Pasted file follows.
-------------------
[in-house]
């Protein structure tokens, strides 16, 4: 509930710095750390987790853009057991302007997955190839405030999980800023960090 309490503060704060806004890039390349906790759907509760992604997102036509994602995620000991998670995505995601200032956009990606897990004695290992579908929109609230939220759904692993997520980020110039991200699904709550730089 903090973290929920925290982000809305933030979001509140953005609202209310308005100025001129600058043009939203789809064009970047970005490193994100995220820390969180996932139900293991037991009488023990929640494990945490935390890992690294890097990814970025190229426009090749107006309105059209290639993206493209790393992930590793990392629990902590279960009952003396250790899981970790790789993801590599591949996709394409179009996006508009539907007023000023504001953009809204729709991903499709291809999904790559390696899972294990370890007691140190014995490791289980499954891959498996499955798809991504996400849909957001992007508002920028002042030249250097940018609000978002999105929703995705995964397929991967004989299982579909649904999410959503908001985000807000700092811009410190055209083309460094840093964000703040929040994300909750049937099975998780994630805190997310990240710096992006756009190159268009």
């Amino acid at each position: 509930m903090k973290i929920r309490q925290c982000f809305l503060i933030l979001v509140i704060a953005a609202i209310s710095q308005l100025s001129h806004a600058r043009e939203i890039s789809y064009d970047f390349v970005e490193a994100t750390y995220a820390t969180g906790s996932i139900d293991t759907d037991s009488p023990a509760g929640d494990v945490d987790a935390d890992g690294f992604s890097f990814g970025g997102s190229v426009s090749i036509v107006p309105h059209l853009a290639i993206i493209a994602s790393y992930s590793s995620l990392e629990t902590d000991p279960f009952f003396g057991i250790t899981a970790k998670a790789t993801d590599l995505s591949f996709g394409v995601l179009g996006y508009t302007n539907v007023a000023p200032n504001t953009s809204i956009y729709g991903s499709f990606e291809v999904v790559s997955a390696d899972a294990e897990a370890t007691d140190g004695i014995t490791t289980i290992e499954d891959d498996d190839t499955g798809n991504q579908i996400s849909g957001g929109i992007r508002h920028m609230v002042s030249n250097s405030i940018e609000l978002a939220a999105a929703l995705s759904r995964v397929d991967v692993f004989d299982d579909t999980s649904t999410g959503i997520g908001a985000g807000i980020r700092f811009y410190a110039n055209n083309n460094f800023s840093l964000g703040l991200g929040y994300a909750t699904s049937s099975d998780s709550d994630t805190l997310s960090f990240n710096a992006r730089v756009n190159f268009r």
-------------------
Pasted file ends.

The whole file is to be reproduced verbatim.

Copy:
[in-house]
């Protein structure tokens, strides 16, 4: 509930710095750390987790853009057991302007997955190839405030999980800023960090 309490503060704060806004890039390349906790759907509760992604997102036509994602995620000991998670995505995601200032956009990606897990004695290992579908929109609230939220759904692993997520980020110039991200699904709550730089 903090973290929920925290982000809305933030979001509140953005609202209310308005100025001129600058043009939203789809064009970047970005490193994100995220820390969180996932139900293991037991009488023990929640494990945490935390890992690294890097990814970025190229426009090749107006309105059209290639993206493209790393992930590793990392629990902590279960009952003396250790899981970790790789993801590599591949996709394409179009996006508009539907007023000023504001953009809204729709991903499709291809999904790559390696899972294990370890007691140190014995490791289980499954891959498996499955798809991504996400849909957001992007508002920028002042030249250097940018609000978002999105929703995705995964397929991967004989299982579909649904999410959503908001985000807000700092811009410190055209083309460094840093964000703040929040994300909750049937099975998780994630805190997310990240710096992006756009190159268009």
């Amino acid at each position: 509930m903090k973290i929920r309490q925290c982000f809305l503060i933030l979001v509140i704060a953005a609202i209310s710095q308005l100025s001129h806004a600058r043009e939203i890039s789809y064009d970047f390349v970005e490193a994100t750390y995220a820390t969180g906790s996932i139900d293991t759907d037991s009488p023990a509760g929640d494990v945490d987790a935390d890992g690294f992604s890097f990814g970025g997102s190229v426009s090749i036509v107006p309105h059209l853009a290639i993206i493209a994602s790393y992930s590793s995620l990392e629990t902590d000991p279960f009952f003396g057991i250790t899981a970790k998670a790789t993801d590599l995505s591949f996709g394409v995601l179009g996006y508009t302007n539907v007023a000023p200032n504001t953009s809204i956009y729709g991903s499709f990606e291809v999904v790559s997955a390696d899972a294990e897990a370890t007691d140190g004695i014995t490791t289980i290992e499954d891959d498996d190839t499955g798809n991504q579908i996400s849909g957001g929109i992007r508002h920028m609230v002042s030249n250097s405030i940018e609000l978002a939220a999105a929703l995705s759904r995964v397929d991967v692993f004989d299982d579909t999980s649904t999410g959503i997520g908001a985000g807000i980020r700092f811009y410190a110039n055209n083309n460094f800023s840093l964000g703040l991200g929040y994300a909750t699904s049937s099975d998780s709550d994630t805190l997310s960090f990240n710096a992006r730089v756009n190159f268009r």